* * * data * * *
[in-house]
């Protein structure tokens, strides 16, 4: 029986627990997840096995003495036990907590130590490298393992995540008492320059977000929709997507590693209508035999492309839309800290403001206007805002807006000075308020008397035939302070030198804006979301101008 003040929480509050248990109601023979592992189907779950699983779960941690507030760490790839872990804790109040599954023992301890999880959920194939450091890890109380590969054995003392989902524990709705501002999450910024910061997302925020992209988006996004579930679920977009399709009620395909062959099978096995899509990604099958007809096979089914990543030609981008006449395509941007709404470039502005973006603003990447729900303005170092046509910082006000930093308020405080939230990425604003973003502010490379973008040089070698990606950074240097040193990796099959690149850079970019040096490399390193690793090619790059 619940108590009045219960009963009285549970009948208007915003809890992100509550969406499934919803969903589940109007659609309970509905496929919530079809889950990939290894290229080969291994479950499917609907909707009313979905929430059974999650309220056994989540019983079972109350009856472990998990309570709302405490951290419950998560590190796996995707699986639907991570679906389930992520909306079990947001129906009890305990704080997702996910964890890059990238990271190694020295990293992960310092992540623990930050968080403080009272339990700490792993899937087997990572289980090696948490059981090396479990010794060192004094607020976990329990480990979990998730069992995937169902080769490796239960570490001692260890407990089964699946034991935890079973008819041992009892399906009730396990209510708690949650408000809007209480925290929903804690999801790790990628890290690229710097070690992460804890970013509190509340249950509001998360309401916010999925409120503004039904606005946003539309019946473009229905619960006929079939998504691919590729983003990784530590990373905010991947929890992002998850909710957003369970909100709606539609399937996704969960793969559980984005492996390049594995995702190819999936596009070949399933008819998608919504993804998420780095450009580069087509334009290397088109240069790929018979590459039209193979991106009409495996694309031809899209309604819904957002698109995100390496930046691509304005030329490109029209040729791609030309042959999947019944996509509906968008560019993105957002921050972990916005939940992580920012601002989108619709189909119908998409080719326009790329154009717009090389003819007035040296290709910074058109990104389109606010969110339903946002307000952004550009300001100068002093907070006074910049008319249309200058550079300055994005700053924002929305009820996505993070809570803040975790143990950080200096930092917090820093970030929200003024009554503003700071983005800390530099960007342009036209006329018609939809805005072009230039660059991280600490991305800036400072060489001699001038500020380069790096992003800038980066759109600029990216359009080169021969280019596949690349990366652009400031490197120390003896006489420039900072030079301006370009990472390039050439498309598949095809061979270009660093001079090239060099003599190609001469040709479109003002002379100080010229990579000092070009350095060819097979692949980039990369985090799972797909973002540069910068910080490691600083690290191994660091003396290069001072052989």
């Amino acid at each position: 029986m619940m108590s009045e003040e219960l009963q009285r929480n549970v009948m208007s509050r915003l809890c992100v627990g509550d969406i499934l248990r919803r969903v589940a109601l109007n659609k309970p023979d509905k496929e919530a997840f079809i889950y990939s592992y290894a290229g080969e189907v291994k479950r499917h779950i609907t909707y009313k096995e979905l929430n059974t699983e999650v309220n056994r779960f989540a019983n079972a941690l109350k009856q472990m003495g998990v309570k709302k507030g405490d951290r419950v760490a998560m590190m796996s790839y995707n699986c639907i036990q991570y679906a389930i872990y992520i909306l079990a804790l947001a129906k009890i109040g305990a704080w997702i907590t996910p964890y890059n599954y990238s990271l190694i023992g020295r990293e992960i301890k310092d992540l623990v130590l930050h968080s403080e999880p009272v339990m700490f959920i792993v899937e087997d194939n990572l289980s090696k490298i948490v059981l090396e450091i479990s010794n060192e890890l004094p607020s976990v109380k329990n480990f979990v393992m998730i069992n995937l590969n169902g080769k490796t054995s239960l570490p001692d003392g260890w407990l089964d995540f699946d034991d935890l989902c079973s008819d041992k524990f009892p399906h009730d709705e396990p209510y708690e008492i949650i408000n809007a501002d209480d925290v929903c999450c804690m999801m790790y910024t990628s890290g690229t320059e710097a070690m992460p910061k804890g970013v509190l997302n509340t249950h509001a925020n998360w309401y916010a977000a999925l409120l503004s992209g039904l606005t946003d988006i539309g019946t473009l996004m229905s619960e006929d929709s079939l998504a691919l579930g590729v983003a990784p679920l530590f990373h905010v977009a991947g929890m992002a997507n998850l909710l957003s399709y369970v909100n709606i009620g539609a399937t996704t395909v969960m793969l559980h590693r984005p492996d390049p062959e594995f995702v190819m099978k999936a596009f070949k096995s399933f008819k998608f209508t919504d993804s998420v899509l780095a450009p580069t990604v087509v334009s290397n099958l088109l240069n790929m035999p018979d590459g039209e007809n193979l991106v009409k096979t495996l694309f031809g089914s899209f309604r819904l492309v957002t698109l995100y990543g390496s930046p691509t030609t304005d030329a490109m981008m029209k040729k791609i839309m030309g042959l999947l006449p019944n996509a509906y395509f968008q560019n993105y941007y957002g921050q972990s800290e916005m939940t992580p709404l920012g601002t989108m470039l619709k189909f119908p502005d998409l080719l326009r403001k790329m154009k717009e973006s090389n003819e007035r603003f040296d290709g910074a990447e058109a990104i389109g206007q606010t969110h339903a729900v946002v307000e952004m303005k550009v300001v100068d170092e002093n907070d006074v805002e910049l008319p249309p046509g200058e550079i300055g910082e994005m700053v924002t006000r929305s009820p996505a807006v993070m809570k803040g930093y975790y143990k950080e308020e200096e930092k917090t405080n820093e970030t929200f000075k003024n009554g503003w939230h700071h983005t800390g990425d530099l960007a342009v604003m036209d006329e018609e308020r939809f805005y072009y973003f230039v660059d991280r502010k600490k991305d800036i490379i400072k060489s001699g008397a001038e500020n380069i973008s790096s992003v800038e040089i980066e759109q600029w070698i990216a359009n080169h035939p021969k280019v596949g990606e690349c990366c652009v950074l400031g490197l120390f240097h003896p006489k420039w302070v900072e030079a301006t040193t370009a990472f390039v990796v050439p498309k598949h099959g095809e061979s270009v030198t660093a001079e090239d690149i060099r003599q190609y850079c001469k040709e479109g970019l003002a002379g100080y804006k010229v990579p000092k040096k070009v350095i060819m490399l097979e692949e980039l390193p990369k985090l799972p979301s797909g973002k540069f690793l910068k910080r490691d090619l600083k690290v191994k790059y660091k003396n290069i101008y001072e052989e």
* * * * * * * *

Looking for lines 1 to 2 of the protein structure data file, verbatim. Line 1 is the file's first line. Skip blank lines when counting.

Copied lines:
[in-house]
């Protein structure tokens, strides 16, 4: 029986627990997840096995003495036990907590130590490298393992995540008492320059977000929709997507590693209508035999492309839309800290403001206007805002807006000075308020008397035939302070030198804006979301101008 003040929480509050248990109601023979592992189907779950699983779960941690507030760490790839872990804790109040599954023992301890999880959920194939450091890890109380590969054995003392989902524990709705501002999450910024910061997302925020992209988006996004579930679920977009399709009620395909062959099978096995899509990604099958007809096979089914990543030609981008006449395509941007709404470039502005973006603003990447729900303005170092046509910082006000930093308020405080939230990425604003973003502010490379973008040089070698990606950074240097040193990796099959690149850079970019040096490399390193690793090619790059 619940108590009045219960009963009285549970009948208007915003809890992100509550969406499934919803969903589940109007659609309970509905496929919530079809889950990939290894290229080969291994479950499917609907909707009313979905929430059974999650309220056994989540019983079972109350009856472990998990309570709302405490951290419950998560590190796996995707699986639907991570679906389930992520909306079990947001129906009890305990704080997702996910964890890059990238990271190694020295990293992960310092992540623990930050968080403080009272339990700490792993899937087997990572289980090696948490059981090396479990010794060192004094607020976990329990480990979990998730069992995937169902080769490796239960570490001692260890407990089964699946034991935890079973008819041992009892399906009730396990209510708690949650408000809007209480925290929903804690999801790790990628890290690229710097070690992460804890970013509190509340249950509001998360309401916010999925409120503004039904606005946003539309019946473009229905619960006929079939998504691919590729983003990784530590990373905010991947929890992002998850909710957003369970909100709606539609399937996704969960793969559980984005492996390049594995995702190819999936596009070949399933008819998608919504993804998420780095450009580069087509334009290397088109240069790929018979590459039209193979991106009409495996694309031809899209309604819904957002698109995100390496930046691509304005030329490109029209040729791609030309042959999947019944996509509906968008560019993105957002921050972990916005939940992580920012601002989108619709189909119908998409080719326009790329154009717009090389003819007035040296290709910074058109990104389109606010969110339903946002307000952004550009300001100068002093907070006074910049008319249309200058550079300055994005700053924002929305009820996505993070809570803040975790143990950080200096930092917090820093970030929200003024009554503003700071983005800390530099960007342009036209006329018609939809805005072009230039660059991280600490991305800036400072060489001699001038500020380069790096992003800038980066759109600029990216359009080169021969280019596949690349990366652009400031490197120390003896006489420039900072030079301006370009990472390039050439498309598949095809061979270009660093001079090239060099003599190609001469040709479109003002002379100080010229990579000092070009350095060819097979692949980039990369985090799972797909973002540069910068910080490691600083690290191994660091003396290069001072052989």